01/13/12–According to a new study on rule of law in Mexico, impunity runs rampant throughout the country. Guillermo Zepeda, a professor at Instituto Tecnologico y de Estudios Superiores de Occidente (ITESO), was stirred by the lack of response to investigations of murders in Mexico. To combat the culture of acceptance to impunity, Zepeda authored a study to measure the level of impunity for murder in Mexico. His findings were dismal were that in 2010, 80% of homicides in Mexico went unpunished without trial or conviction.
Zepeda also noted that in some homicide-heavy areas of Mexico, such as Chihuahua, Durango, Sinaloa, and Guerrero, the impunity statistics are even worse- averaging 90% impunity. Zepeda’s study redlined areas in Mexico where chances of punishment after murder are minimal because of the high per-capita amount of homicides that strain the necessary paper trail of investigation work. As local resources and police forces are stretched thin, the chances of investigations being successful drop. In Zepeda’s study, Chihuahua’s autopsy lags are blamed on overworked authorities with investigations so backed up by a constant workload that even the most basic documentation papers are not filed. Zepeda also noted that, in Chihuahua, there is a trend of murders occurring on weekends, which means documentation is further slowed.
Zepeda’s research supports the argument by many that Mexico is plagued by impunity. The former president of the National Commission on Human Rights (Comisión Nacional de Derechos Humanos, CNDH), Mireille Roccatti, publicly stated in Informador that in the case of killings by drug trafficking, the level of impunity is even greater than Zepeda’s reports. Roccatti explained that sometimes there is not even enough information to begin investigating the homicides in situattions where bodies are left where there are no witnesses, or when no single group claims the attack or murder, such as the mass murders in Veracruz and Guadalajara. Such gray area of the investigation may lead to a cold case.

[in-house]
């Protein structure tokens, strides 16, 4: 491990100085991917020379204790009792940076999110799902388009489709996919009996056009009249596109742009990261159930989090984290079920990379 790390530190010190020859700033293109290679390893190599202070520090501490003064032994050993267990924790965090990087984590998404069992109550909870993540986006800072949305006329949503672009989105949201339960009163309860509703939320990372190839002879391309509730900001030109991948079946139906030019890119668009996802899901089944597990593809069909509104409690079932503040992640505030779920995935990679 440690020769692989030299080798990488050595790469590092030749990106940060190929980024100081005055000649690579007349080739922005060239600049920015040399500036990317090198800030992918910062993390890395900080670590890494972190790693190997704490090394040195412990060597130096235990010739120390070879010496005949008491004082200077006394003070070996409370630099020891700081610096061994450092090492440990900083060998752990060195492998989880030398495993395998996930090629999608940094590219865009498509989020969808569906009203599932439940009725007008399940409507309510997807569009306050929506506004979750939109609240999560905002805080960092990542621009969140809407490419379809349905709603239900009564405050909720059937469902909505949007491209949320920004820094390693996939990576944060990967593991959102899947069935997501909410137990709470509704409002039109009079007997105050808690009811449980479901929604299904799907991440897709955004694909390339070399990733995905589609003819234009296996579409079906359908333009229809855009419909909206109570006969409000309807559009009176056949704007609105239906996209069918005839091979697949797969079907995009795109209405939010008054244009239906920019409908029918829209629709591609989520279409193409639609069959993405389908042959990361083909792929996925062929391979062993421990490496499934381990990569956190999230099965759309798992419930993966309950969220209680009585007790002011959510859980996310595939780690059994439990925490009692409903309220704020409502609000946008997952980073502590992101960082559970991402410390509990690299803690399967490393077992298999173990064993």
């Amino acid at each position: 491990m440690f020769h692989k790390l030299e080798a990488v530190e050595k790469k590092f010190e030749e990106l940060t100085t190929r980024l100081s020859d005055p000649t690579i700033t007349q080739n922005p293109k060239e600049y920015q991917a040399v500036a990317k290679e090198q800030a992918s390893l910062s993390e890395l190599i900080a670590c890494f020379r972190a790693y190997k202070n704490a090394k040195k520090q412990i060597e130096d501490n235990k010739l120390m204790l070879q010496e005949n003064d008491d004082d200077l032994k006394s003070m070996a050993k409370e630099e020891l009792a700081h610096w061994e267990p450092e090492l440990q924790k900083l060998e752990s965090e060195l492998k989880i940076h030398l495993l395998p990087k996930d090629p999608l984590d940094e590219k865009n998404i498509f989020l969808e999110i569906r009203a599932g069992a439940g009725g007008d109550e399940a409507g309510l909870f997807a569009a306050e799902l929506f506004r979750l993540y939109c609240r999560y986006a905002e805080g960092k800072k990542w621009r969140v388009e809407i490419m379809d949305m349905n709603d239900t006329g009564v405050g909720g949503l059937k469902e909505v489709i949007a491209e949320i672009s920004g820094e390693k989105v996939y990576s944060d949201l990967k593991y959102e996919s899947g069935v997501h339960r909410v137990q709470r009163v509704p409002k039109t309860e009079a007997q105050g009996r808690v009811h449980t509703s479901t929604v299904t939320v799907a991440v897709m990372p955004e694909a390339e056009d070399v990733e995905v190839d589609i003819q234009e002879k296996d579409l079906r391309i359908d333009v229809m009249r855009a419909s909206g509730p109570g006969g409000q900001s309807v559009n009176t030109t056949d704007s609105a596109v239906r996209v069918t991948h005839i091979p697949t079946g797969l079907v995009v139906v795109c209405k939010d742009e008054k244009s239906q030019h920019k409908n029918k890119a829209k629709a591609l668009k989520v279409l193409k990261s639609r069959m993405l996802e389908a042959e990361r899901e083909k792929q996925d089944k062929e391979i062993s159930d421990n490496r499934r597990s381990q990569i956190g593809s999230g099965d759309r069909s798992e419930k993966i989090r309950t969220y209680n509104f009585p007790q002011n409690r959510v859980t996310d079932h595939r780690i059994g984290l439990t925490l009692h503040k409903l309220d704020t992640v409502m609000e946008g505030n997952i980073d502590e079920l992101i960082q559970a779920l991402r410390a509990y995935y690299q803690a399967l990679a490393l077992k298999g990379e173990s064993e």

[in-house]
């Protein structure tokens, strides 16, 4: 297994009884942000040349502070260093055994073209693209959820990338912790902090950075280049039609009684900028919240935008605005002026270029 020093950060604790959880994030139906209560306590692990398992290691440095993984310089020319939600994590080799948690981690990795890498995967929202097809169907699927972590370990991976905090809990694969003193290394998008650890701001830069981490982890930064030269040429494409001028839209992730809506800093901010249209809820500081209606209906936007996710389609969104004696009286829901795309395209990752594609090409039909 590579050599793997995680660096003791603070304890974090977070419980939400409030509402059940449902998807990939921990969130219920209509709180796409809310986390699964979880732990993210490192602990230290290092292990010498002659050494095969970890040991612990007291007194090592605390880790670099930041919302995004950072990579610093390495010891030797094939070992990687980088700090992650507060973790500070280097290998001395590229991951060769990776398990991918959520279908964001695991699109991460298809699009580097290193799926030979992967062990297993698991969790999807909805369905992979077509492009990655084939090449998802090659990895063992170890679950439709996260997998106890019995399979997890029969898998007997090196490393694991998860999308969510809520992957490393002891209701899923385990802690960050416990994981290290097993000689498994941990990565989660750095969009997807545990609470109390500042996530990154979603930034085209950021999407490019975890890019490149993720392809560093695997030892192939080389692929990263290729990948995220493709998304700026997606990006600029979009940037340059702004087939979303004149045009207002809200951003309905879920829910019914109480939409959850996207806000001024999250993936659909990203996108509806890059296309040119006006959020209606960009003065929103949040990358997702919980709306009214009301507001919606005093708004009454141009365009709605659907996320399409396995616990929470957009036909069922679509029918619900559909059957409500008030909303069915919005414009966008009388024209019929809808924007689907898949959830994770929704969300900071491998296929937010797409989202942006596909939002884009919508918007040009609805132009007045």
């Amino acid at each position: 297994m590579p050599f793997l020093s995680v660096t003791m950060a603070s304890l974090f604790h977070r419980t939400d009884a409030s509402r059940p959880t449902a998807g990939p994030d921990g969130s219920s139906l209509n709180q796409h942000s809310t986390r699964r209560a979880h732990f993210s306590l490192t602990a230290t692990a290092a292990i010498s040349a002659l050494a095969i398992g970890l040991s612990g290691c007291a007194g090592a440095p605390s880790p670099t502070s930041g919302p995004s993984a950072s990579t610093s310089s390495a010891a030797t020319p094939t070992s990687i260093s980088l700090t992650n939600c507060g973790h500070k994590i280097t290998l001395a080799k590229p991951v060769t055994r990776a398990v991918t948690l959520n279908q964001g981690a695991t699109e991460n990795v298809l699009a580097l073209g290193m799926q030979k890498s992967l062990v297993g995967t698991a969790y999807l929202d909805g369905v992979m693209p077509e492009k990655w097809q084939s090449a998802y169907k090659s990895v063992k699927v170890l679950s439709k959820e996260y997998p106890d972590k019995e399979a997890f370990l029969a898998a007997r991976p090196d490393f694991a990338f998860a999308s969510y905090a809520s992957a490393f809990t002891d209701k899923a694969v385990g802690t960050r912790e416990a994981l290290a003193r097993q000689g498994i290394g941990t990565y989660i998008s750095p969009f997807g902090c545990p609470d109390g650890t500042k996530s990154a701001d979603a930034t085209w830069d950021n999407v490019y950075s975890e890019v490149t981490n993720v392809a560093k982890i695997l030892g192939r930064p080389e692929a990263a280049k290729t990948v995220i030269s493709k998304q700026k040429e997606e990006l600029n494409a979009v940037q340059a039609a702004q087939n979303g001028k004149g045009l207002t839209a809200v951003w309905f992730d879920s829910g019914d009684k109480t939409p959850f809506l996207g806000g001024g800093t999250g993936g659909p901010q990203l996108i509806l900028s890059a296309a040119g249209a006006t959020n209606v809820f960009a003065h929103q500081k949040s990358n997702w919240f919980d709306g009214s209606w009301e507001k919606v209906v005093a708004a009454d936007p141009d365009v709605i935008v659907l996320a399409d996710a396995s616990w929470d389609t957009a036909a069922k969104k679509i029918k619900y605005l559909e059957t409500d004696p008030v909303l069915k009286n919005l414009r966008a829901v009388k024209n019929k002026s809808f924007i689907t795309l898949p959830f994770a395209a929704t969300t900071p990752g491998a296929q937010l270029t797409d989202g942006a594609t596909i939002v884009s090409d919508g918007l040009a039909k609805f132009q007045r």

Zepeda concluded his interview with Reforma arguing that high levels of impunity signify a spike in murder as there is incentive to kill if there is no retribution or criminal proceedings. Regardless if Zepeda’s statistics hold truth only in certain regions, the Mexican federal government has acknowledged a jump in homicides. According to the Mexican Attorney General’s office (Procuraduría General de la República) the first nine months of 2011 resulted in a death toll of 12,903 people killed in drug-related violence, an 11% increase from 2010. The overall homicide rate is also a debated statistic, with President Calderón publicly arguing that the Mexican homicide rate, at 16 per 100,000 inhabitants, is “lower than Colombia, Brazil, and most Central American countries”. As President Calderón settles into his final months in office, he has defended his policies as a choice that created “a legacy of enormous strength in security and justice institutions”.